The 7 Processes of PRINCE2®

In the previous PRINCE2® articles we talked about the 7 themes and the 7 principles. What is left is to tell you more about the third major part of the methodology- the 7 processes in PRINCE2®.

Starting Up a Project

The purpose of the first of the 7 processes in PRINCE2® is to answer whether the project is viable and worthwhile. This helps to clarify the importance of the project to the organization and stakeholders. This process begins before the project actually starts and analyzes if its execution is possible, how to share the efforts and resources of the company, gives a time frame and estimates the budget of the project.

During this process the roles of each team member are specified, an Executive and Project Manager are appointed and the Lessons Log are taken into account (we already mentioned it in one of our previous articles). The Executive is responsible for outlining a Business Case, which explains how the project fits in with corporate objectives and how the project will be funded.

The most important outcome of this process are the two documents: Project Brief that shows that the project has clearly defined goals and starting point, and Initiation Stage Plan that covers all the work to be done during the initiation stage.

Directing a Project

This process is carried throughout the whole project – from the start to closure. It is performed by the Project Board. They make key decisions and exercising overall control over the project, while delegating the daily management of the project to the Project Manager.

The Project Board as part of the process performs five activities: Authorize initiation, Authorize the project, Authorize a Stage or Exception Plan, Give ad-hoc direction and Authorize project closure.

Initiating a Project

The purpose of this process is to outline the guidelines of the management and the control during the project, enabling the customer to understand the work, time and money required to deliver the project’s products before they commit to a significant investment.

This process ensures that there is common understanding of the project objectives, timescales and costs, scope, major products, expected benefits, risks, quality requirements and standards, how baseline products will be controlled and the communication with the stakeholders. All this information is contained within the Project Initiation Documentation which also describes how and whether any corporate project management methods will be tailored for the project.

Managing Stage Boundaries

Managing Stage Boundaries is related to the activities of accomplishment of one stage and planning for the next one. This process is extremely important because it shows to the Project Board whether it makes sense to continue the project or not. It provides an updated view of the project so it can review the achievements of the current stage, approve the next Stage Plan, review the updated Project Plan, and confirm if the project is still justified and that the risks are still acceptable.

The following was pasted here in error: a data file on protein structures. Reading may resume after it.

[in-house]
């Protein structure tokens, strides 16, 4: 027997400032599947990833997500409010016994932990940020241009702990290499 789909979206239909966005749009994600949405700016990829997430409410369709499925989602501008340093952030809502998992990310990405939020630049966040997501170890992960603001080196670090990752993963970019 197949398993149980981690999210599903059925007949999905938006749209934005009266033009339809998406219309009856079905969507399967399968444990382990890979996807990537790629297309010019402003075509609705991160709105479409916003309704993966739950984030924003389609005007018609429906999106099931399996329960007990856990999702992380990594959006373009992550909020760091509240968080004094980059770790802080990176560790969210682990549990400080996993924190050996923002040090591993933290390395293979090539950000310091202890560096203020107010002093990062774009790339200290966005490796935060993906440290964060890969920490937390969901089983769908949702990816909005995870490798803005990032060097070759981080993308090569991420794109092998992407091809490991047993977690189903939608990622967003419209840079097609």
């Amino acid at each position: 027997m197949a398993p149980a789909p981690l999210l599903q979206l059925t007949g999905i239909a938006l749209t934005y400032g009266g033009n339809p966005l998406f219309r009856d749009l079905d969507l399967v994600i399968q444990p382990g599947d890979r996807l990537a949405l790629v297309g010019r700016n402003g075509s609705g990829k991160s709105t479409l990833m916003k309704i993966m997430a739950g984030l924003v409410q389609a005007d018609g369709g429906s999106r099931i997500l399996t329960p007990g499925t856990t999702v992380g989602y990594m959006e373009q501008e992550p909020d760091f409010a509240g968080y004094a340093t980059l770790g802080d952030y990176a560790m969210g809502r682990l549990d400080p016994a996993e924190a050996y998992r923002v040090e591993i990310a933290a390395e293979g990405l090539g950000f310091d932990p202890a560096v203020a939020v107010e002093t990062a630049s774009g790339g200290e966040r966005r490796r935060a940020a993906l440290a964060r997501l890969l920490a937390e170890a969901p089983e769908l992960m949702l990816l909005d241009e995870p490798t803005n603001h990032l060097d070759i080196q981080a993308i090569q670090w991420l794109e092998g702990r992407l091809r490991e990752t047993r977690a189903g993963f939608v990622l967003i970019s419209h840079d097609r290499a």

Controlling a Stage

As we have written in the previous articles, each PRINCE2® project is divided into smaller stages, allowing each of them to be observed in details. The Project Manager is the main responsible for monitoring the project daily. He also analyzes the done and remaining work, the quality of already completed stages and reports it. These activities, of course, go hand in hand with the constant risk assessment and control of changes.

This process is also closely related and similar in function to Directing a Project, with the difference that it takes place every day and is not done by the Project Board, but by the Project Manager.

Managing Product Delivery

The purpose of this process is to facilitate communication and control the connection between by the customer and supplier by placing formal requirements on the Team Manager about the work that needs to be done. The Team Managers are responsible for coordinating the work that delivers the end products of the project.

The first step in this process is to create a Work Package, whose content must be agreed between the Project manager and Team manager. It contains a description of the product that the team will deliver, its borders and resources. Once the Work Package is created, the Team Manager prepares Team Plan, which describes in details to the other members what is necessary to be done and how. Once the products as described in the Work Package are delivered, their quality is checked again by the Team Manager.

Closing a Project

After all other processes are completed, the Closing process is activated. The purpose of this process is to find the exact point at which it is confirmed that acceptance for the project product has been obtained, to review whether the objectives set out in the original Project Initiation Documentation have been achieved and that there is nothing more for the project to do. The process includes all documentation related to the overall description of the project, final control and evaluation of project activities and of the product itself, as well as documenting both the good things and bad things which happened on the project in a Lessons Report that can be used in future projects. This process includes a final assessment of the project, its benefits, whether the objectives of the client and other stakeholders have been reached. Only after all these details are specified and documented, the project can be considered as closed.

This was the third and last article of the PRINCE2® methodology. If we have unlocked your interest in this methodology and want to learn more about the method in practice, visit our training – PRINCE2® Foundation and Practitioner Training.

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